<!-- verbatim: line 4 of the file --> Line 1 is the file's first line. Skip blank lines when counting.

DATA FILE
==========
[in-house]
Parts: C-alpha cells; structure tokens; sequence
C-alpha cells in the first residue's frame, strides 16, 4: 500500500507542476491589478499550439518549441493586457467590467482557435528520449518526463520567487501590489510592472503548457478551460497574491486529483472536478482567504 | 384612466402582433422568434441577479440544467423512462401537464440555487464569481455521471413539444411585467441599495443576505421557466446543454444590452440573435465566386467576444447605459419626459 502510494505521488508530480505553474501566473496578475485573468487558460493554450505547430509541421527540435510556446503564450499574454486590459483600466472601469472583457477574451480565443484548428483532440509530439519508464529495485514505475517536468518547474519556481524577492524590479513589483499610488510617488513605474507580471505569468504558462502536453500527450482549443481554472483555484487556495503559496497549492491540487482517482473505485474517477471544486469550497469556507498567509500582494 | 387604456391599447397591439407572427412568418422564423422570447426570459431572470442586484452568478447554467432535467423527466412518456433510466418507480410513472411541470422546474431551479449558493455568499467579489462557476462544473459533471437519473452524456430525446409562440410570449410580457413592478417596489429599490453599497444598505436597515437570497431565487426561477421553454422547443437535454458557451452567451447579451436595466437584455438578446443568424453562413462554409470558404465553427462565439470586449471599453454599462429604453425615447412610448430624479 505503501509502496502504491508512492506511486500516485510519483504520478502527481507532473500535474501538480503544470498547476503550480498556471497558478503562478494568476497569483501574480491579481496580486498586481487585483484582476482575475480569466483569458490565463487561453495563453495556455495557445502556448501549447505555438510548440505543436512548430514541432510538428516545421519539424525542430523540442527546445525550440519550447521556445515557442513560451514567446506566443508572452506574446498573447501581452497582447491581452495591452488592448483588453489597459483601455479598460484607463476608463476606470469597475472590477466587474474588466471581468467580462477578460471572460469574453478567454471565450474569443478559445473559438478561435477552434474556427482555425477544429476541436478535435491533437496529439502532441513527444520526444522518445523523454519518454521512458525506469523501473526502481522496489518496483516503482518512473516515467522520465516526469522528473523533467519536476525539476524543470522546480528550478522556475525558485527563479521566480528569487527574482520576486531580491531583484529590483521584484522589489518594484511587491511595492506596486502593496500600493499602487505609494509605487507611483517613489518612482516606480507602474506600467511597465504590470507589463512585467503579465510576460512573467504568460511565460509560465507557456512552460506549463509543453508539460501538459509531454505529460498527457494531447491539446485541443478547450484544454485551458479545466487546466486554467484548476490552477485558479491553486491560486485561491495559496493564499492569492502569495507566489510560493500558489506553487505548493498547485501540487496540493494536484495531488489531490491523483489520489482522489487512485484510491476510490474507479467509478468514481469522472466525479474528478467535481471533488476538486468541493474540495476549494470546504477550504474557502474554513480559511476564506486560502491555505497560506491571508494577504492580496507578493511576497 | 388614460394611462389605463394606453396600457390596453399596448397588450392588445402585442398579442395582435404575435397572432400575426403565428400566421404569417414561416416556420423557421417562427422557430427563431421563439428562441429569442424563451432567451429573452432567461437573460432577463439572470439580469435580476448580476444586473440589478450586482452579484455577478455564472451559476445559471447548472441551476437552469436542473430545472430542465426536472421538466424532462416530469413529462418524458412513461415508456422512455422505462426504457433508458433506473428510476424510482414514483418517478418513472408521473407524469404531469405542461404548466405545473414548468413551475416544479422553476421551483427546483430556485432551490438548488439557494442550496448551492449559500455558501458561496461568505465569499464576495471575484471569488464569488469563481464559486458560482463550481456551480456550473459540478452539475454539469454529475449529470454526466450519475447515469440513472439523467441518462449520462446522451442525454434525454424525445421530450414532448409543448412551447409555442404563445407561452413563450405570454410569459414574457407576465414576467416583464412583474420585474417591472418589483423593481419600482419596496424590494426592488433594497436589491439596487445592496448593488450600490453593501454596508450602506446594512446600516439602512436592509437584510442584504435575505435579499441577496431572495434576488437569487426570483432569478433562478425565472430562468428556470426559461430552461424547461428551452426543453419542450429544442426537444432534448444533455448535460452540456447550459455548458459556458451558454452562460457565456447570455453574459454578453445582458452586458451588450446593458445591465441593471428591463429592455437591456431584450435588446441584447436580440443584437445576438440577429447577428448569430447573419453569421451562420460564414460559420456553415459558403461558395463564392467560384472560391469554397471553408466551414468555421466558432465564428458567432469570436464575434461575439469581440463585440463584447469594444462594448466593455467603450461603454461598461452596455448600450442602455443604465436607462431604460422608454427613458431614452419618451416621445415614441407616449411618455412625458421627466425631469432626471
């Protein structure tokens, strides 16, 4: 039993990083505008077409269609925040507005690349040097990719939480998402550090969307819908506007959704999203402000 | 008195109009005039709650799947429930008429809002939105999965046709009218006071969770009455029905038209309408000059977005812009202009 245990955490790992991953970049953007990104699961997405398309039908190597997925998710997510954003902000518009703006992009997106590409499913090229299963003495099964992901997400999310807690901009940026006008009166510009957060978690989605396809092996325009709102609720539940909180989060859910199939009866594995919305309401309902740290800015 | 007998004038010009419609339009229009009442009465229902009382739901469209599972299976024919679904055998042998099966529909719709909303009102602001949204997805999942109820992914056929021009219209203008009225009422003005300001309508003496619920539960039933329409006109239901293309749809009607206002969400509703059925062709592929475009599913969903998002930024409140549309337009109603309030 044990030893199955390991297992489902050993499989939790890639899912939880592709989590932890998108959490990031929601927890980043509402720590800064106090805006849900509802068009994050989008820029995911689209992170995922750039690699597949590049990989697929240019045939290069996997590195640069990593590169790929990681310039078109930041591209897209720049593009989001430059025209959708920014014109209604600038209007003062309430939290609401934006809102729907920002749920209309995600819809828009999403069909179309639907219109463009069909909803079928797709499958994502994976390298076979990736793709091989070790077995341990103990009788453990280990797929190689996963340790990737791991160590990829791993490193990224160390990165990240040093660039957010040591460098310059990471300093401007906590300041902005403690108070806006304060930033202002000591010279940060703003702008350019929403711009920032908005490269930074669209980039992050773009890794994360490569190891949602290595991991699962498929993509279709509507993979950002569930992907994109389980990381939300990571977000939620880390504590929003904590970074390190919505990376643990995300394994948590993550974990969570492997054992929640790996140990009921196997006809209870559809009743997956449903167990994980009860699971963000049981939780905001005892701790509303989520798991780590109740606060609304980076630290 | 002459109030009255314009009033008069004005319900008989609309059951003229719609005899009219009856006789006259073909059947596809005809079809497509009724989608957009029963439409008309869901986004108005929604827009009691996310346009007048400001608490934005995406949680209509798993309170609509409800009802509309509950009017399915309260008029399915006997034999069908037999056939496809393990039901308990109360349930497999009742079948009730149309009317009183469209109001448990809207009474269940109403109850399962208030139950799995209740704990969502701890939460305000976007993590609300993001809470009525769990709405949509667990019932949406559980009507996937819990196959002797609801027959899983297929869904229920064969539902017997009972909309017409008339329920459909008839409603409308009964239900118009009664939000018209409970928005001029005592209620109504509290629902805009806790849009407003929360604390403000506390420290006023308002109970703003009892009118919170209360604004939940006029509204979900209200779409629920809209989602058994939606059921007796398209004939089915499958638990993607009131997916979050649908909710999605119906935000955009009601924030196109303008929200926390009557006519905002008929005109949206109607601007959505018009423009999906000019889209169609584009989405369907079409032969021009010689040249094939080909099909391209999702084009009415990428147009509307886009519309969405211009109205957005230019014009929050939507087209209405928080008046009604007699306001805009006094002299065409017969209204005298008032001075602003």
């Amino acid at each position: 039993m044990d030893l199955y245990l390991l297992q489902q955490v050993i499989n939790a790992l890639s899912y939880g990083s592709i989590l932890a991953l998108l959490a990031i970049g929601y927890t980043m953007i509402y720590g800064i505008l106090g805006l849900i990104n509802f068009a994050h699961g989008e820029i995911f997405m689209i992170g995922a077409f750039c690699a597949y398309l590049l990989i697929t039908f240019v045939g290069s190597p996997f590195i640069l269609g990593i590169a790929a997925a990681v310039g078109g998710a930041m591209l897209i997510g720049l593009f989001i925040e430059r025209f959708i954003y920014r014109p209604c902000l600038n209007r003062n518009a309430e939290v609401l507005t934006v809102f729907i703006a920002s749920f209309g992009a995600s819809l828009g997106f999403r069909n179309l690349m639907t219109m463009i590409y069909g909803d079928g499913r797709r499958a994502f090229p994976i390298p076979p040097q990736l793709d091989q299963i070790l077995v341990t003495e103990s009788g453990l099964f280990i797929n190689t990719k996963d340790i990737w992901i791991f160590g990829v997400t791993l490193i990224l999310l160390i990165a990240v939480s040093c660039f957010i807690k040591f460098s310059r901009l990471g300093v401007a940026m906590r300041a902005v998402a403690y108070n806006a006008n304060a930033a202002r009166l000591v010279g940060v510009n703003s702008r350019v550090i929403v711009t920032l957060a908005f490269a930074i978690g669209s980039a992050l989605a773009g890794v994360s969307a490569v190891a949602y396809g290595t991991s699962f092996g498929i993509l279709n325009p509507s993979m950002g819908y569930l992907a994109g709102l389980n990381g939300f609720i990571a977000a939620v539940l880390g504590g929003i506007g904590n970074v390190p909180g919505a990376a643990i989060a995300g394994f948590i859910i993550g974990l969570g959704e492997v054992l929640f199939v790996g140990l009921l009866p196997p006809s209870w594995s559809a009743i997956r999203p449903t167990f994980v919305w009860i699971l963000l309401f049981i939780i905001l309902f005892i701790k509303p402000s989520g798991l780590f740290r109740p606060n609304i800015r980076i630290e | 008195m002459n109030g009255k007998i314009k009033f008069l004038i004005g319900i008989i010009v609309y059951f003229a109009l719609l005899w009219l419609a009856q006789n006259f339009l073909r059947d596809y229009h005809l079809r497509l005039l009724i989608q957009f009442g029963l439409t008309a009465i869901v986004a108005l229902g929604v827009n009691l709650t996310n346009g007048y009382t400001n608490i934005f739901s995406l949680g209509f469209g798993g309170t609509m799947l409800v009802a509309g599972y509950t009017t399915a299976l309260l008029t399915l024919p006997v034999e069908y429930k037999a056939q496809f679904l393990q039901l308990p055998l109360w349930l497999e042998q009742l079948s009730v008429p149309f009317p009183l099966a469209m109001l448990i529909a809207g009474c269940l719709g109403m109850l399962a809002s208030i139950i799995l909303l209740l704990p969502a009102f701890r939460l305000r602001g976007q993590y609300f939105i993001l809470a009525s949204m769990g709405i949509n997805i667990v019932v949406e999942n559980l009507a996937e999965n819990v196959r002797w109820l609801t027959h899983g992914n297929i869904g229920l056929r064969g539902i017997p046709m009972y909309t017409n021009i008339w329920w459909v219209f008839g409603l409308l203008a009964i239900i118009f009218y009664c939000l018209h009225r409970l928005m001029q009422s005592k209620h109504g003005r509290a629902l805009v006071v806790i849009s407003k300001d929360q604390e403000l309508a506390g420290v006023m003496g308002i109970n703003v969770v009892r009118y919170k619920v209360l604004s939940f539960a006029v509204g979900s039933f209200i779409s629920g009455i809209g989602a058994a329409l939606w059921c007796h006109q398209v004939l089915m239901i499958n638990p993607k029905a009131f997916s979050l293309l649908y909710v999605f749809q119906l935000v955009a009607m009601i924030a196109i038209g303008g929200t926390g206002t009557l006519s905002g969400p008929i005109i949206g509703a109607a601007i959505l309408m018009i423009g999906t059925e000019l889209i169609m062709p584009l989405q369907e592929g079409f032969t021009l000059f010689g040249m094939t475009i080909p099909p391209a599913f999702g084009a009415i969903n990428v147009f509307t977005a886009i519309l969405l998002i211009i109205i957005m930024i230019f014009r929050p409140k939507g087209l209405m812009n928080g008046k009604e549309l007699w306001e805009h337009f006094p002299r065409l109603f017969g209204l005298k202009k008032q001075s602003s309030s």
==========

């Protein structure tokens, strides 16, 4: 039993990083505008077409269609925040507005690349040097990719939480998402550090969307819908506007959704999203402000 | 008195109009005039709650799947429930008429809002939105999965046709009218006071969770009455029905038209309408000059977005812009202009 245990955490790992991953970049953007990104699961997405398309039908190597997925998710997510954003902000518009703006992009997106590409499913090229299963003495099964992901997400999310807690901009940026006008009166510009957060978690989605396809092996325009709102609720539940909180989060859910199939009866594995919305309401309902740290800015 | 007998004038010009419609339009229009009442009465229902009382739901469209599972299976024919679904055998042998099966529909719709909303009102602001949204997805999942109820992914056929021009219209203008009225009422003005300001309508003496619920539960039933329409006109239901293309749809009607206002969400509703059925062709592929475009599913969903998002930024409140549309337009109603309030 044990030893199955390991297992489902050993499989939790890639899912939880592709989590932890998108959490990031929601927890980043509402720590800064106090805006849900509802068009994050989008820029995911689209992170995922750039690699597949590049990989697929240019045939290069996997590195640069990593590169790929990681310039078109930041591209897209720049593009989001430059025209959708920014014109209604600038209007003062309430939290609401934006809102729907920002749920209309995600819809828009999403069909179309639907219109463009069909909803079928797709499958994502994976390298076979990736793709091989070790077995341990103990009788453990280990797929190689996963340790990737791991160590990829791993490193990224160390990165990240040093660039957010040591460098310059990471300093401007906590300041902005403690108070806006304060930033202002000591010279940060703003702008350019929403711009920032908005490269930074669209980039992050773009890794994360490569190891949602290595991991699962498929993509279709509507993979950002569930992907994109389980990381939300990571977000939620880390504590929003904590970074390190919505990376643990995300394994948590993550974990969570492997054992929640790996140990009921196997006809209870559809009743997956449903167990994980009860699971963000049981939780905001005892701790509303989520798991780590109740606060609304980076630290 | 002459109030009255314009009033008069004005319900008989609309059951003229719609005899009219009856006789006259073909059947596809005809079809497509009724989608957009029963439409008309869901986004108005929604827009009691996310346009007048400001608490934005995406949680209509798993309170609509409800009802509309509950009017399915309260008029399915006997034999069908037999056939496809393990039901308990109360349930497999009742079948009730149309009317009183469209109001448990809207009474269940109403109850399962208030139950799995209740704990969502701890939460305000976007993590609300993001809470009525769990709405949509667990019932949406559980009507996937819990196959002797609801027959899983297929869904229920064969539902017997009972909309017409008339329920459909008839409603409308009964239900118009009664939000018209409970928005001029005592209620109504509290629902805009806790849009407003929360604390403000506390420290006023308002109970703003009892009118919170209360604004939940006029509204979900209200779409629920809209989602058994939606059921007796398209004939089915499958638990993607009131997916979050649908909710999605119906935000955009009601924030196109303008929200926390009557006519905002008929005109949206109607601007959505018009423009999906000019889209169609584009989405369907079409032969021009010689040249094939080909099909391209999702084009009415990428147009509307886009519309969405211009109205957005230019014009929050939507087209209405928080008046009604007699306001805009006094002299065409017969209204005298008032001075602003």